I’m always on the hunt for more Korean teas. Teas Unique is a US based seller that has sourced 4 regions of Korean Teas, with a big range of single estate Green (with a range of pluckings), Oxidized, and Powder.
I decided to try Teas Unique’s oxidized tea line. They have two unflavored Hwangchas, from a different region and picking. The similarities are they are both organic, hand picked, and hand processed teas. Korean Boseong Sejak Hwangcha is roasted, from Unrim Village/ Boseong County, and is a second picking. Korean Mt. Jiri Joonjak Hwangcha is pan fried, and from Mt. Jiri/ Hadong County, and a third picking. The latter tea is considered an early summer tea.
What I also like about Teas Unique is on the package they state plenty of information about their tea.
Dry Leaf and Steeping Method
The leaf looks practically the same – both dark long twists of leaf with a fruity scent.
I decided to follow the steeping method on the bag, and I have an excuse to use my Korean tea infuser cups again.
My ratio was 1 gram to 56ml, so very much a western ratio. I used 200F water and steeped for 2 minutes. The steeping method worked well to give a good amount of flavor without any bitterness.
Korean Boseong Sejak Hwangcha
Boseong Hwangcha Sejak is rich in taste, the flavor actually reminding me closer to a Dian Hong Chinese black tea, but sweeter. The background is malty and earthy, with the bread and yam notes making this a sweet, calling the essence of yam and marshmallows. The texture is slippery and thick, making this a slow sipper. The finish leaves a sweet malty taste in the mouth. The second infusion is more balanced, with a brighter, sweeter, yam note with a hint of cinnamon spice. I also tried this tea gongfu style in silver for fun – the notes go into over drive with more malt and yam, with final infusions being soft and sweet.
I enjoy how rich and sweet the Boseong Hwangcha Sejak is, it is like drinking a special treat to be your dessert. It is certainly a familiar, comfort-feel tea for tea drinkers who love roasted oolongs and black teas.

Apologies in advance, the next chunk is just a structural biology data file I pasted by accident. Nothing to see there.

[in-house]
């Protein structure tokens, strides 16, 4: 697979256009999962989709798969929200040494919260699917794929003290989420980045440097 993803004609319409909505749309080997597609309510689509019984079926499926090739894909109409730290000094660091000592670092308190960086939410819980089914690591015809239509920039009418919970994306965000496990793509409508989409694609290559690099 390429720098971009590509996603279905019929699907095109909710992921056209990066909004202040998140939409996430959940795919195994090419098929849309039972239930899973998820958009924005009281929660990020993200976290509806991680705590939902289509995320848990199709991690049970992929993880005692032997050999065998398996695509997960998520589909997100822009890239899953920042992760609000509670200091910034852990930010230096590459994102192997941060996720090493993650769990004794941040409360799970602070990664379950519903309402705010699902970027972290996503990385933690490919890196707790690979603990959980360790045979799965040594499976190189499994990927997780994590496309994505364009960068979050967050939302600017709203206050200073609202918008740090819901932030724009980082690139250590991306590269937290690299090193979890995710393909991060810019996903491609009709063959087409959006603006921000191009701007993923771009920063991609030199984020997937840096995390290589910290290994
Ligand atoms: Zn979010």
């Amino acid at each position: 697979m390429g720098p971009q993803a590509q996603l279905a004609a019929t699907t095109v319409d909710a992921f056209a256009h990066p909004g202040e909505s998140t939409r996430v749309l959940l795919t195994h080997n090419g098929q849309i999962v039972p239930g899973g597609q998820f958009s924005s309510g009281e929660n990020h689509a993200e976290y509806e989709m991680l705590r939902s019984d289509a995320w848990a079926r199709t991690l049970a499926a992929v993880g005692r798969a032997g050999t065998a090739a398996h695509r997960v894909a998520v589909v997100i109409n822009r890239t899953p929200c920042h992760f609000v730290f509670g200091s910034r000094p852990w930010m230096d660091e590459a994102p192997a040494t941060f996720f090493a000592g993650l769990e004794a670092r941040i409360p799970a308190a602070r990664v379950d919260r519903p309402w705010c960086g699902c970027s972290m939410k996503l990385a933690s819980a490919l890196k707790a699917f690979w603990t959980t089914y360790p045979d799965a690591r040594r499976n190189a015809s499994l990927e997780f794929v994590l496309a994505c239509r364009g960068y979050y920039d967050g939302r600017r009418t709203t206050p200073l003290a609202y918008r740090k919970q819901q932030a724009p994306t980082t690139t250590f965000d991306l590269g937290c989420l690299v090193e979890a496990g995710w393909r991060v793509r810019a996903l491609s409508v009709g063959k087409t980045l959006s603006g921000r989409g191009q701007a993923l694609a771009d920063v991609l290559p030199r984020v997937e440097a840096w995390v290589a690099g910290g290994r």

Korean Mt. Jiri Joonjak Hwangcha
The difference is quite stark between the two teas, with this Mt. Jiri Joonjak Hwangcha being more unique. This one is quite bright, heavy on mineral, nuts, and wood. The flavor is of wet wood, wet stones, and sweet almond. As it cools, I find some sips are a touch marine, others more sweet. Unfortunately, the body is thinner than the Sejak Hwangcha and not as sweet. However, I would describe this body as a watery gel – has this fluidity to it, just holding the flavors together. The second infusion of this tea did not go well – it has a dusty dry texture, making my tongue feel like it got sandpapered lightly, otherwise the flavor is still unique with flavor characteristics of wuyi oolong and marine green tea, yet with plenty of oxidization.
Korean Jeju Island Second Flush Whole Leaf Black Tea with Mandarin Orange
Wow, this tastes just like mandarin orange! If you ever nibbled on those dried mandarin oranges from Trader Joe’s, this tea orange flavor is the same. The base is roasty, malty and sweet. It isn’t as refined as the Sejak Hwangcha, but similar in flavor. The mandarin orange has a hint of tang to it, and as it cools it gets more sweeter and orangy. Iced, Jeju Island Black with Mandarin Orange is really good! I think iced is the best application for this tea as it is gives such a crisp, sweet orange flavor.
Matchacolate Roasted Green Tea Matcha White Chocolate bar.
Teas Unique also surprised me with some tea chocolate, a Roasted Green Matcha White Chocolate.
Unwrapped… huh, I thought this was white chocolate?
Upon further review, this chocolate was blended with Korean houjicha, giving the white chocolate a brown green colour. On its own, it does look like milk chocolate. Here is it next to milk chocolate, the green tea chocolate is more green and ashy.
The flavor is pretty good. The majority of it is a roasty, with a slightly bitter matcha taste. The white chocolate base is pretty good – I am picky with white chocolate as it sometimes will give me a weird itchy throat, and this one does not. This was a fun tea chocolate to try – they also have a regular matcha chocolate… and a matcha chocolate spread.
I quite enjoyed trying different Hwangchas from Teas Unique. Teas Unique also have multiple teas from different growing regions, giving you the option to immerse yourself in Korean teas and learn the notes. There is a reason I chase Korean tea, as they are teas that are uncommon and have great flavor. That said, Teas Unique is a great opportunity for those in the US wanting to try Korean tea. They sell in 50 gram+ sizes, as well as 20 gram sampler sets.
All these Teas Unique Hwangchas were good, and I learned that Hwangcha varies even more in flavor. Other Hwangcha I’ve had is less oxidized, giving a softer flavor, whereas these swing higher on the oxidation getting a bit more like black tea. Hwangcha is very weird, as it doesn’t neatly fit into a tea category due to the processing, even within both the Bosesong and Mt Jiri, they vary greatly in taste.
(tea provided for review)